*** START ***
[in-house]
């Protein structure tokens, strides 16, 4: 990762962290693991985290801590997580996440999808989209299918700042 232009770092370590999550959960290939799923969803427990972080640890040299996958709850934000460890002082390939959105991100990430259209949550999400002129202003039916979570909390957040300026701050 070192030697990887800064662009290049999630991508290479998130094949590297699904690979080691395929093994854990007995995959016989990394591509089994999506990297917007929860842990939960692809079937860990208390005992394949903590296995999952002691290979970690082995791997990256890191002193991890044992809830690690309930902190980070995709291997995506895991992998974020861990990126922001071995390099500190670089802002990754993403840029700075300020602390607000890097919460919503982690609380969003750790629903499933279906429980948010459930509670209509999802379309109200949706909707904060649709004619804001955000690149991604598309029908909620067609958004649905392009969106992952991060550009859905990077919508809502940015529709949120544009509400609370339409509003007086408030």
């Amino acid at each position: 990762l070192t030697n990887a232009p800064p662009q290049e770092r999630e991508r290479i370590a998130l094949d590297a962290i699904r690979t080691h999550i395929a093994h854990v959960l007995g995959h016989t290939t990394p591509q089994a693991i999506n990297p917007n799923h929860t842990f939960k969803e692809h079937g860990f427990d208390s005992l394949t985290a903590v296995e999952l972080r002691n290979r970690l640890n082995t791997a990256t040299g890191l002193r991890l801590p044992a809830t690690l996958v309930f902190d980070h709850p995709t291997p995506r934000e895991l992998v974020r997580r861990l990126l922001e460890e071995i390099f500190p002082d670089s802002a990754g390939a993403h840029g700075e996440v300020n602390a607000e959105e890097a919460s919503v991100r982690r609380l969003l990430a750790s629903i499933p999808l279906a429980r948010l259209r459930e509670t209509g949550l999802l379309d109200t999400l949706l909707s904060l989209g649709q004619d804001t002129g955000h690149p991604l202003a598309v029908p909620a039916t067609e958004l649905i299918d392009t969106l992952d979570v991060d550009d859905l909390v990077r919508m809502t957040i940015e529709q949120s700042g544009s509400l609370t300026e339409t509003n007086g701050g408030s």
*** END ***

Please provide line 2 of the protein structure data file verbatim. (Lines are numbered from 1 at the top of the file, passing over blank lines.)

């Protein structure tokens, strides 16, 4: 990762962290693991985290801590997580996440999808989209299918700042 232009770092370590999550959960290939799923969803427990972080640890040299996958709850934000460890002082390939959105991100990430259209949550999400002129202003039916979570909390957040300026701050 070192030697990887800064662009290049999630991508290479998130094949590297699904690979080691395929093994854990007995995959016989990394591509089994999506990297917007929860842990939960692809079937860990208390005992394949903590296995999952002691290979970690082995791997990256890191002193991890044992809830690690309930902190980070995709291997995506895991992998974020861990990126922001071995390099500190670089802002990754993403840029700075300020602390607000890097919460919503982690609380969003750790629903499933279906429980948010459930509670209509999802379309109200949706909707904060649709004619804001955000690149991604598309029908909620067609958004649905392009969106992952991060550009859905990077919508809502940015529709949120544009509400609370339409509003007086408030």